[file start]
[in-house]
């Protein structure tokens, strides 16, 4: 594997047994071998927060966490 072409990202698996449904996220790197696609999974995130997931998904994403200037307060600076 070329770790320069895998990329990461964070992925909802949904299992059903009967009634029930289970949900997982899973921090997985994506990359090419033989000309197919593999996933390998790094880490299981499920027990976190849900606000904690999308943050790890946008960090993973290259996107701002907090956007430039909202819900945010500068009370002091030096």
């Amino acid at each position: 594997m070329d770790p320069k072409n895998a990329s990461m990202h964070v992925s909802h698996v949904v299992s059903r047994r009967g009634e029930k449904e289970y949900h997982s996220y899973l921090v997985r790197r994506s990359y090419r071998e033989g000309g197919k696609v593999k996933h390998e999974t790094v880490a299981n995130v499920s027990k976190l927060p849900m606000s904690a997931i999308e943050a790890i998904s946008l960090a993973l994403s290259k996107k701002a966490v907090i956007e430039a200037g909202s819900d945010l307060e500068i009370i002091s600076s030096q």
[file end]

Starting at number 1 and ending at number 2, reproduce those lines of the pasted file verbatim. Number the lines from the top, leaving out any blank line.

[in-house]
């Protein structure tokens, strides 16, 4: 594997047994071998927060966490 072409990202698996449904996220790197696609999974995130997931998904994403200037307060600076 070329770790320069895998990329990461964070992925909802949904299992059903009967009634029930289970949900997982899973921090997985994506990359090419033989000309197919593999996933390998790094880490299981499920027990976190849900606000904690999308943050790890946008960090993973290259996107701002907090956007430039909202819900945010500068009370002091030096």